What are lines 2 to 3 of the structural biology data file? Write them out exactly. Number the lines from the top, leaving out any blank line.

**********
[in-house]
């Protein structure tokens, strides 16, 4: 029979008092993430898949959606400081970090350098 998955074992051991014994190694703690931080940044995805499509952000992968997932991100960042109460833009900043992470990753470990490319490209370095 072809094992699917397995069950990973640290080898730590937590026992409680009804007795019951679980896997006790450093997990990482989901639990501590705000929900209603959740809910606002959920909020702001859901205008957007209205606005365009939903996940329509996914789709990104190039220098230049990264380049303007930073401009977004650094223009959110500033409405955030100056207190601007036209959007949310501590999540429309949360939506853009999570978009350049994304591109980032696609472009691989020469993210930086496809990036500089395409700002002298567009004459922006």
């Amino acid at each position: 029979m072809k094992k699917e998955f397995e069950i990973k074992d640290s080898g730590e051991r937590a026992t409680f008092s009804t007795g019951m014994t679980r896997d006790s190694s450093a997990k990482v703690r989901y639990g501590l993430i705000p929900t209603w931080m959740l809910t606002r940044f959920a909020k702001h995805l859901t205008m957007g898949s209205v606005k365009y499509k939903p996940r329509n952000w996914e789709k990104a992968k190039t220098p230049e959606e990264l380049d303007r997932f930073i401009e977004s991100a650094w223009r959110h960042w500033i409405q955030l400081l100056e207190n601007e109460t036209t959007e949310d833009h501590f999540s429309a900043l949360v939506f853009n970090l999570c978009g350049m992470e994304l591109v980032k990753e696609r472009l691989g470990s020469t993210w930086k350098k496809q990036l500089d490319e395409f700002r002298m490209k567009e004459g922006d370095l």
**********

């Protein structure tokens, strides 16, 4: 029979008092993430898949959606400081970090350098 998955074992051991014994190694703690931080940044995805499509952000992968997932991100960042109460833009900043992470990753470990490319490209370095 072809094992699917397995069950990973640290080898730590937590026992409680009804007795019951679980896997006790450093997990990482989901639990501590705000929900209603959740809910606002959920909020702001859901205008957007209205606005365009939903996940329509996914789709990104190039220098230049990264380049303007930073401009977004650094223009959110500033409405955030100056207190601007036209959007949310501590999540429309949360939506853009999570978009350049994304591109980032696609472009691989020469993210930086496809990036500089395409700002002298567009004459922006």
């Amino acid at each position: 029979m072809k094992k699917e998955f397995e069950i990973k074992d640290s080898g730590e051991r937590a026992t409680f008092s009804t007795g019951m014994t679980r896997d006790s190694s450093a997990k990482v703690r989901y639990g501590l993430i705000p929900t209603w931080m959740l809910t606002r940044f959920a909020k702001h995805l859901t205008m957007g898949s209205v606005k365009y499509k939903p996940r329509n952000w996914e789709k990104a992968k190039t220098p230049e959606e990264l380049d303007r997932f930073i401009e977004s991100a650094w223009r959110h960042w500033i409405q955030l400081l100056e207190n601007e109460t036209t959007e949310d833009h501590f999540s429309a900043l949360v939506f853009n970090l999570c978009g350049m992470e994304l591109v980032k990753e696609r472009l691989g470990s020469t993210w930086k350098k496809q990036l500089d490319e395409f700002r002298m490209k567009e004459g922006d370095l």